Villa Niccolini

Villa Niccolini

The area, at the base of an hilly area between the valleys of the Era and the Cascina, was chosen by Duke Alessandro de ‘Mediciper to create a grand dwelling in the center of an extensive estate. The area also had a strategic role because the Medici’s interests were increasingly turning towards the Pisan plain, with a policy of expansion to the sea that was followed by subsequent granducs.

The villa is set in a scenic location at the end of a cypress avenue and dominates, with its compact cubic structure and the four mighty corner towers, the surrounding area.

The villa is very much reminded of a fortified structure, with the bases of raised towers (“scarpatura”) and reinforced corners, while the front yard, on which the villa rises majestically, was created to gather on occasion a square of arms .

This lawn, in which stands the sixteenth-century statue of the Edolo killing the Hydra, by Giovanni Bandini, is delimited by two symmetrical factory bodies, used as stables and barracks.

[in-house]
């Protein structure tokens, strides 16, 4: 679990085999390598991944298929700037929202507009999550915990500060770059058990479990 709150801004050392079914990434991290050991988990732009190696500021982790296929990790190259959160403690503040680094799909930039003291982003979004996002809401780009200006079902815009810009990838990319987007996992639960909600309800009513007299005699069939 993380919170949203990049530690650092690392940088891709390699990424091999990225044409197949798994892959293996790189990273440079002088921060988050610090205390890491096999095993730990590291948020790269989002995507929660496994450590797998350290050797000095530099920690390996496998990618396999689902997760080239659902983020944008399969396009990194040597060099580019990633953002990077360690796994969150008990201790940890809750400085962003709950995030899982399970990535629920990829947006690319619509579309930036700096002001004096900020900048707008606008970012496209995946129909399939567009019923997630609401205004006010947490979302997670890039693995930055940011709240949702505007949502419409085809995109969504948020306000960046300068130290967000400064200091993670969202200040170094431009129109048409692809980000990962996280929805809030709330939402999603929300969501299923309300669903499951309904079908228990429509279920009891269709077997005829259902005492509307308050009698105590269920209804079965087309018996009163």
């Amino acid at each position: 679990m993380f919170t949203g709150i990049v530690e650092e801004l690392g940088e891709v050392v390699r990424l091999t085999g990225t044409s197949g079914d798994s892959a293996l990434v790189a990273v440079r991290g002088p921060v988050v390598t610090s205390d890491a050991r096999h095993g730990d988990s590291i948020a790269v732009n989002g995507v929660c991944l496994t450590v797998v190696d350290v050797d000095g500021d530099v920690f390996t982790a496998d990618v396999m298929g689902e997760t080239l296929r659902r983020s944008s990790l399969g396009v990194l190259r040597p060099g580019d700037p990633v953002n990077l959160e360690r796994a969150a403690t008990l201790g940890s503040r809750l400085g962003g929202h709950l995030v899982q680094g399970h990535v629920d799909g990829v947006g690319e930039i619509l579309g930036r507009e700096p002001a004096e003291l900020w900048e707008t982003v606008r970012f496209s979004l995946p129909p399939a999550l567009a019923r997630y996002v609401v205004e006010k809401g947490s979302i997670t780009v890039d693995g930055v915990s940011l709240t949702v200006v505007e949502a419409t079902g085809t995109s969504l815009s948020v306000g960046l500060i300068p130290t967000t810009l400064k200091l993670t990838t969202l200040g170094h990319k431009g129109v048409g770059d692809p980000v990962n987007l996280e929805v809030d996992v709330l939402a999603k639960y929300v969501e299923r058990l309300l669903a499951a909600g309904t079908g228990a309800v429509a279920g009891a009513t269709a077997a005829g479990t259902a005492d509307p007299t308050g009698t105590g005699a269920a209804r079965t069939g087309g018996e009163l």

The military use of the villas became necessary after the anti-Semitic insurrections of Pisa and Valdarno, against which the villas of Camugliano were built, and later the twin Villa Medicea dell’Ambrogiana in Montelupo Fiorentino.

In the second half of the sixteenth century Cosimo I donated Camugliano’s villa to Giuliano Gondi for the services rendered to the Medici family. Subsequently it was given to Matteo Botti who, after having been invested in the title of Marquis of Campiglia d’Orcia by Cosimo II, returned it to the Grand Duke with an act dated 25 December 1615.

On September 23, 1637, the doctors in the person of Grand Duke Ferdinand II finally gave up the villa and the estate of Camugliano, selling it to Senator Filippo Niccolini, who at the same time was also nominated Marquis of Camugliano and Ponsacco.

The Niccolini family made some modifications to the original structure, such as the double ramp staircase that connects the façade and loggia to the first floor with the front yard. Later the loggia was closed by large windows, while the surrounding park was arranged according to the dominant English style. In front of the villa was created a scenic elliptical hedge trimming decorated with marble busts, which still embraces the square.

The villa is still privately owned and it can not be visited.

The estate also belongs to the oratory of San Filippo.